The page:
Therapy after cancer assists with impotence
Study conducted in the United States suggests that online counselling and traditional therapy may help men who experience erectile dysfunction after prostate cancer.
Researchers from the University of Texas MD Anderson Cancer Centre, led by study author Leslie Schover, looked at 115 prostate cancer survivors who were experiencing erectile dysfunction. The Counselling About Regaining Erections and Sexual Satisfaction (CAREss) study classified these subjects then into three groups; with one waiting for therapy and counselling, another receiving online care and the third group having face-to-face attention.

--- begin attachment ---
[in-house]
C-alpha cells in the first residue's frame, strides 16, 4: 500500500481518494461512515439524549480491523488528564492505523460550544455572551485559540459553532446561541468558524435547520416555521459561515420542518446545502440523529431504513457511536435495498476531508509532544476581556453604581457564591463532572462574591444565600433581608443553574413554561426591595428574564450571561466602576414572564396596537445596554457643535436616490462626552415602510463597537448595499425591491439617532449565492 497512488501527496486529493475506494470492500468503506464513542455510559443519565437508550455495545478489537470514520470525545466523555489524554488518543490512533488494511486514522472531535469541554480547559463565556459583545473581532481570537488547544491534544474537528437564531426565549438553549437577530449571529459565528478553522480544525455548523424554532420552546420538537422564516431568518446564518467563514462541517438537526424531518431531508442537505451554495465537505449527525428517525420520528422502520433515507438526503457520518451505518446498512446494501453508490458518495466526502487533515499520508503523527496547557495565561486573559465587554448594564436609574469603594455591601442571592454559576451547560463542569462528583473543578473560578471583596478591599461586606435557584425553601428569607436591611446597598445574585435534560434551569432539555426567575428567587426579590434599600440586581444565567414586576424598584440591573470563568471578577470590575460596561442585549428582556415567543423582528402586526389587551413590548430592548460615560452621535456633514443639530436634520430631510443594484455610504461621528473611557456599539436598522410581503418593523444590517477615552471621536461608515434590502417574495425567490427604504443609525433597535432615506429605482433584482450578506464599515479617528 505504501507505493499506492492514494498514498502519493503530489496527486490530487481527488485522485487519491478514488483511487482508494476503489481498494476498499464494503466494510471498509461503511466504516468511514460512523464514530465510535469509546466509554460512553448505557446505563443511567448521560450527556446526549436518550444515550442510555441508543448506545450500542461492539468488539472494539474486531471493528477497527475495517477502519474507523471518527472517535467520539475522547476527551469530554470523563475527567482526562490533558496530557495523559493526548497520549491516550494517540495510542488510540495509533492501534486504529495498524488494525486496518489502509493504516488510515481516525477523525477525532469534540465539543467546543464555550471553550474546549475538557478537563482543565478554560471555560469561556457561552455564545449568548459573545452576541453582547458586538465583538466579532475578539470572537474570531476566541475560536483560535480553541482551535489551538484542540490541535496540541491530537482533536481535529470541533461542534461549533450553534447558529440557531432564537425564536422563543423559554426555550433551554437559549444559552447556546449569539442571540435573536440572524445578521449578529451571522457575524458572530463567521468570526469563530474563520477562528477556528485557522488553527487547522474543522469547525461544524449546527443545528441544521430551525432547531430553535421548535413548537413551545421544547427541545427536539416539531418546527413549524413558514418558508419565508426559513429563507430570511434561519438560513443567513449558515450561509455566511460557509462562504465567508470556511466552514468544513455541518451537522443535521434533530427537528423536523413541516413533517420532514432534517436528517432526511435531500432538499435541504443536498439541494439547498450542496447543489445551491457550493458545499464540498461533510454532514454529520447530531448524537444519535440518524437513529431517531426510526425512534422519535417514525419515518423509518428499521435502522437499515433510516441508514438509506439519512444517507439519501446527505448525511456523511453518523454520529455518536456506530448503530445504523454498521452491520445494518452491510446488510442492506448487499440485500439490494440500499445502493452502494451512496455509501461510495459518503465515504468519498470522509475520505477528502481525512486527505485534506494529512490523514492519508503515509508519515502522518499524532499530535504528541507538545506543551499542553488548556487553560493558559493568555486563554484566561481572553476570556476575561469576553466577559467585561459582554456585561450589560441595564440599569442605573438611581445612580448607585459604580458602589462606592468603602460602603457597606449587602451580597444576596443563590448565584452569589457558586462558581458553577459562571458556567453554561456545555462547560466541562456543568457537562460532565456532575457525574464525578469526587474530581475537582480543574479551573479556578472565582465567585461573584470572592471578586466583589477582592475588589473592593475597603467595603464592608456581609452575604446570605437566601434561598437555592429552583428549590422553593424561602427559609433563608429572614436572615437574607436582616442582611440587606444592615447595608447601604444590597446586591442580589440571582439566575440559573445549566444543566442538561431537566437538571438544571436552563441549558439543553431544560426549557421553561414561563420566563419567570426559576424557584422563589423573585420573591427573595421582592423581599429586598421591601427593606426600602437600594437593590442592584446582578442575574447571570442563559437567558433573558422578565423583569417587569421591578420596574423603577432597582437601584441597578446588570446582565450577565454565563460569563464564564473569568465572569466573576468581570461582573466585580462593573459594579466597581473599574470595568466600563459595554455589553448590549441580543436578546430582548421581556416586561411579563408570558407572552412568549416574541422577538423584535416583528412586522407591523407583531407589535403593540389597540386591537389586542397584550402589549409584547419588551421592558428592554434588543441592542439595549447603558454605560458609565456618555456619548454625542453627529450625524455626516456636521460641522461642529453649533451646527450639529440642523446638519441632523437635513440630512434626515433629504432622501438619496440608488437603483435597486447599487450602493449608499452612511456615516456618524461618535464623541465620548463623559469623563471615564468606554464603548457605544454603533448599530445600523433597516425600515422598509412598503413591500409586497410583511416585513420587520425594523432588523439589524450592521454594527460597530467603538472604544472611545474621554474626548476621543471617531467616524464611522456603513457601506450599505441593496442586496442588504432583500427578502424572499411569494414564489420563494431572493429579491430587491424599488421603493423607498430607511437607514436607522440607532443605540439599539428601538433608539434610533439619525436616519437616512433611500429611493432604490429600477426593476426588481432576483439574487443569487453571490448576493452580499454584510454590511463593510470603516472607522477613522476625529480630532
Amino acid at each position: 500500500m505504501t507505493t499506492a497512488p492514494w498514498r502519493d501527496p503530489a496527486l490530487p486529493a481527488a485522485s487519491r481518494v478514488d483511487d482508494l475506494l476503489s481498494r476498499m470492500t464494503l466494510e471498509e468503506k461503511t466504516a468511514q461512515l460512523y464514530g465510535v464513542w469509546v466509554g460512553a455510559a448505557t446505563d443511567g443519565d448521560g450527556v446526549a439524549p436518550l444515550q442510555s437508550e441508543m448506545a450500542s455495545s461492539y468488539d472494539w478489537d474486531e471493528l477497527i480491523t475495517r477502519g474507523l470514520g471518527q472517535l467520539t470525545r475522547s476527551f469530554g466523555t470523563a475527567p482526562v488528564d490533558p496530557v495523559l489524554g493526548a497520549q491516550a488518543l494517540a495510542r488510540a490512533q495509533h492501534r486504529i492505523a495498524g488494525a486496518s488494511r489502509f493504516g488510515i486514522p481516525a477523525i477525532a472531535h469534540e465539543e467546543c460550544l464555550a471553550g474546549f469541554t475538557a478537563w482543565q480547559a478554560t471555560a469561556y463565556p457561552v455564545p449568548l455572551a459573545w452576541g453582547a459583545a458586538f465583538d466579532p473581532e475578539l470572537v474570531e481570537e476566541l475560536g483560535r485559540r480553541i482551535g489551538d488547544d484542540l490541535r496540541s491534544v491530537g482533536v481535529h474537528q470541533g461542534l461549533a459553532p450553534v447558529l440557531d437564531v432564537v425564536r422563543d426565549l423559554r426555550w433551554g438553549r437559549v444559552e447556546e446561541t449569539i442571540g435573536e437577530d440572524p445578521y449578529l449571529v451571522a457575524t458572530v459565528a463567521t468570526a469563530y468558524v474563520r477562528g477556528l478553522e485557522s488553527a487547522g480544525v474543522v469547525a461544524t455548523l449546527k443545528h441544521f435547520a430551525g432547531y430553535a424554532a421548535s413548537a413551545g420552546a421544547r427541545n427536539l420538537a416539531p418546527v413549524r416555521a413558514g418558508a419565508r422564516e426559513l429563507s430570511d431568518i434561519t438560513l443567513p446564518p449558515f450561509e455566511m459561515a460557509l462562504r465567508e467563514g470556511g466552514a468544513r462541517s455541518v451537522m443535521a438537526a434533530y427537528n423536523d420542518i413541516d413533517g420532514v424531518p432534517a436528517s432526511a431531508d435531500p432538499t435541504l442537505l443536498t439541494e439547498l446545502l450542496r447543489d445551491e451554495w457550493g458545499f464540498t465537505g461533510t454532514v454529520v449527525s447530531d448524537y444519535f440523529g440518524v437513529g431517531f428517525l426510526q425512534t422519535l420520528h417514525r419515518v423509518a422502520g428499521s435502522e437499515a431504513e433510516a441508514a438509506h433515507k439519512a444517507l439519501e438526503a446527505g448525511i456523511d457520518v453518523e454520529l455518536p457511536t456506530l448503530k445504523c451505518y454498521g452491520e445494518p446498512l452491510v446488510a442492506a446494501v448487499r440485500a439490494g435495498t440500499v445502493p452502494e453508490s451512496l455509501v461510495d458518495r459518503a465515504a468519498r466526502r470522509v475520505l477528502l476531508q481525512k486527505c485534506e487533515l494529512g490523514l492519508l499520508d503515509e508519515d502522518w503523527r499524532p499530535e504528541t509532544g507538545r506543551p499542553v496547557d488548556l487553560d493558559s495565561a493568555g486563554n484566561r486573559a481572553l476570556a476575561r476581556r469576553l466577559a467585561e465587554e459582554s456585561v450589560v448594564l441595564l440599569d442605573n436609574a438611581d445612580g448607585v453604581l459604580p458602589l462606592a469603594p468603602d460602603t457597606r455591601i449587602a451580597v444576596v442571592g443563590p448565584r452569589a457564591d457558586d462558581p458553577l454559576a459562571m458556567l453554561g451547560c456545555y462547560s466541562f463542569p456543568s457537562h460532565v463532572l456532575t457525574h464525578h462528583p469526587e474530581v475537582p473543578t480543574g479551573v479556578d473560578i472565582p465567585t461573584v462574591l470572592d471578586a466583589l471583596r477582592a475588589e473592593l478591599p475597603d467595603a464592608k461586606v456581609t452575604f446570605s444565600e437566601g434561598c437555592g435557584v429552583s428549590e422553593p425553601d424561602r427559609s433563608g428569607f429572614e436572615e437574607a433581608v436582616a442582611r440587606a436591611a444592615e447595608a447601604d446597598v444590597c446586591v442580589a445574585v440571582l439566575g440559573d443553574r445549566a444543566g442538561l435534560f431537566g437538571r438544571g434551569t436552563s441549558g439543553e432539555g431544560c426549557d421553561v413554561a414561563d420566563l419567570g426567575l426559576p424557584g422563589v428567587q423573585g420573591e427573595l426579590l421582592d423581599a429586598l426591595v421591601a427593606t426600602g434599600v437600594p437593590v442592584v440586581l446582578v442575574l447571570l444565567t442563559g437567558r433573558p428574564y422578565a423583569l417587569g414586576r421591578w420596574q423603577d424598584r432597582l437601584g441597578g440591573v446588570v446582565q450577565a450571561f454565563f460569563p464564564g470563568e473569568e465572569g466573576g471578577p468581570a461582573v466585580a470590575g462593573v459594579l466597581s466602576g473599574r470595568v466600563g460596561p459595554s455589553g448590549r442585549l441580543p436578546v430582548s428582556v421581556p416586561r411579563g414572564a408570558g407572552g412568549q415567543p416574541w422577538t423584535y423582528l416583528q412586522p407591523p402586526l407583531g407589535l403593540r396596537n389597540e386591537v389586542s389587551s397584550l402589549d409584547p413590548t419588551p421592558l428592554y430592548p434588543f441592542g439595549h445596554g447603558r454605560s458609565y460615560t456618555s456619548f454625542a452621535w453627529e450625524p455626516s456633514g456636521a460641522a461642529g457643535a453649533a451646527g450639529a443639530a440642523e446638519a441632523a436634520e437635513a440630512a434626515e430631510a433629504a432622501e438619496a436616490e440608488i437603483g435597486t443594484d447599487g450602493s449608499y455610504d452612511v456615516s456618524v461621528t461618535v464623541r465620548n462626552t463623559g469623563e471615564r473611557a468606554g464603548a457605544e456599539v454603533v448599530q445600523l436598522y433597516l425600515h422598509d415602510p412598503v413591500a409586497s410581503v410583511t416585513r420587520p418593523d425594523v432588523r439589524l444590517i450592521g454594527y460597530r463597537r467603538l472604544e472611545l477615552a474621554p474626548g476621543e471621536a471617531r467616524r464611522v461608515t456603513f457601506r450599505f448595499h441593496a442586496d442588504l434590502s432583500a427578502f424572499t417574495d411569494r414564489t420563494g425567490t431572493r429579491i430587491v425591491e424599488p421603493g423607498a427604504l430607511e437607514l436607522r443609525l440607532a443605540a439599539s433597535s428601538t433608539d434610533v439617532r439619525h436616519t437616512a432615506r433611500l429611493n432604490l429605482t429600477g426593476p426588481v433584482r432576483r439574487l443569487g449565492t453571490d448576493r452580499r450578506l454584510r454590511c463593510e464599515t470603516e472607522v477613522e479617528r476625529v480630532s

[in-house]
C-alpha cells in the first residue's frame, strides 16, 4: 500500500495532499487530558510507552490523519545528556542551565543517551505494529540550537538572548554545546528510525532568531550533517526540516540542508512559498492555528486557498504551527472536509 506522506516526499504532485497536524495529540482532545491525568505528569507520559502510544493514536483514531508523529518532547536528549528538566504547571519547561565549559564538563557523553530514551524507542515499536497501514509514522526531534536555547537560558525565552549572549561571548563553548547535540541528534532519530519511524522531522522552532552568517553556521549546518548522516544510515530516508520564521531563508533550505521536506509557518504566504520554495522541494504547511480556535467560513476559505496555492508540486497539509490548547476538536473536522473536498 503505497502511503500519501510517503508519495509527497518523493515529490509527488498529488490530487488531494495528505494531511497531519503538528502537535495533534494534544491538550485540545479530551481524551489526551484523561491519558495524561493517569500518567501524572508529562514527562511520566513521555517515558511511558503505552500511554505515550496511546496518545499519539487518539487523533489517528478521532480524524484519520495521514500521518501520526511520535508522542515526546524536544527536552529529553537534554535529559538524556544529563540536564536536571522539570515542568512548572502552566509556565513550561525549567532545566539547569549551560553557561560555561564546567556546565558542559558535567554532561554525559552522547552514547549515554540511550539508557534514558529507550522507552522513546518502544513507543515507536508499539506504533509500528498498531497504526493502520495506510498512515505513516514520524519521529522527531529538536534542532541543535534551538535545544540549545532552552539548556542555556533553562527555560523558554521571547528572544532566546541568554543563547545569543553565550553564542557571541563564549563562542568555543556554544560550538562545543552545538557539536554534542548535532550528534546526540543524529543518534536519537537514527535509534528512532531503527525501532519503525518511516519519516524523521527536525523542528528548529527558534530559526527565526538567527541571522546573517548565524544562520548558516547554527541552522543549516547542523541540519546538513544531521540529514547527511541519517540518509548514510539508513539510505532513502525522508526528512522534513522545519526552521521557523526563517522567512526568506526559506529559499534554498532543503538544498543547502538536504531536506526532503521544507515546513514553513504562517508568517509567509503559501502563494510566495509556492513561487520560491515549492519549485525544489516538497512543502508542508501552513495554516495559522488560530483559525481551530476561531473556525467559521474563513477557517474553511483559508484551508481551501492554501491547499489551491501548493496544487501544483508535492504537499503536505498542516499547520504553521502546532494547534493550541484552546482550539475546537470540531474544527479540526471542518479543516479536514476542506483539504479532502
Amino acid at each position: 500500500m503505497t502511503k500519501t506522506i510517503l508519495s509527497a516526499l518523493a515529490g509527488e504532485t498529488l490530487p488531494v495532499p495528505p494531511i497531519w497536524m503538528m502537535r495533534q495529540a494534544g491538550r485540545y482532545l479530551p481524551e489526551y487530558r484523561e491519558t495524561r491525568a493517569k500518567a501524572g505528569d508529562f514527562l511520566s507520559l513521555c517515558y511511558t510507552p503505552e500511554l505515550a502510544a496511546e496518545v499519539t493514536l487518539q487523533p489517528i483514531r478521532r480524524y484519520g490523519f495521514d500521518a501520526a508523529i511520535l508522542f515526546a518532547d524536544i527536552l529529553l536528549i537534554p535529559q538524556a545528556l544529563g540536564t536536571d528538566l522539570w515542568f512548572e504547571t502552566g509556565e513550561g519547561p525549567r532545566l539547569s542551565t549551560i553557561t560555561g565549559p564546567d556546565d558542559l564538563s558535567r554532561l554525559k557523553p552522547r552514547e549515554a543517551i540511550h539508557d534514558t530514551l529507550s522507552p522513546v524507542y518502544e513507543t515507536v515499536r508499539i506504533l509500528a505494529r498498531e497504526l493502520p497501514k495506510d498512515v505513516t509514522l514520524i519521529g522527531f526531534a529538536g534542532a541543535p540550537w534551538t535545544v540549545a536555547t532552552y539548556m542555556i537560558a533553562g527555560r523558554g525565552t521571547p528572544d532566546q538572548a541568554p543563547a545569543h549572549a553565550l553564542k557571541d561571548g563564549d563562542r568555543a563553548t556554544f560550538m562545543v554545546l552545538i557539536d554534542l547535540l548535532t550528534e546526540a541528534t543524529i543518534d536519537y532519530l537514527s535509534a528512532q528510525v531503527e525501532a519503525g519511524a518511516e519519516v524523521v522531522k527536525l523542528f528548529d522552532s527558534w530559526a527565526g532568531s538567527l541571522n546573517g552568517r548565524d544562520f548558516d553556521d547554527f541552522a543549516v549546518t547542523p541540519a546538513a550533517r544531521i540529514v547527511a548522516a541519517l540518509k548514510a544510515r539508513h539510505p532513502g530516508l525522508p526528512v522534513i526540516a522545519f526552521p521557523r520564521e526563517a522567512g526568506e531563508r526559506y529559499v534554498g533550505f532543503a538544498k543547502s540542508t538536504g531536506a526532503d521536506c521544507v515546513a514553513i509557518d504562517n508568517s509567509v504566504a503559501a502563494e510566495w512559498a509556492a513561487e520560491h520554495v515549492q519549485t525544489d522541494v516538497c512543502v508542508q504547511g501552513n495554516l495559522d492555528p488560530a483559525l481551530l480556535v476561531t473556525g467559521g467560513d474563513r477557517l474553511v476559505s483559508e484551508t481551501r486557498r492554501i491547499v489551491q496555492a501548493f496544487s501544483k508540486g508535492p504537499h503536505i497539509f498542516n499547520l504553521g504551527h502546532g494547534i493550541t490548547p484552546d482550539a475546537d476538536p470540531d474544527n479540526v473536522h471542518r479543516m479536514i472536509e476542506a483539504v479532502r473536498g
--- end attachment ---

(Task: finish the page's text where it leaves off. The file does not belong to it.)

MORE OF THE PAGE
Three months into the study, the groups were then randomly swapped and put into different forms of therapy or back to the waiting list. A further 71 couples, entirely using Internet-based counselling was also added at this point to help analyse the results.
Those showed that overall the men and their partners who had received some form of counselling or therapy, be it online or traditional, had significantly improved erectile function as well as orgasm function. They also reported more intercourse satisfaction and overall sexual satisfaction, in comparison to those who had remained on the waiting list entirely.
Unfortunately, Shover noted that for many people in the United States, this will ultimately be difficult as counselling may not be possible given their insurance situations.“[Very] few insurance policies sufficiently cover sexual counselling in particular, and mental health counselling in general," he said in a statement. “Another barrier is that there are few mental healthcare professionals trained to deal with both cancer coping and sexual problems.”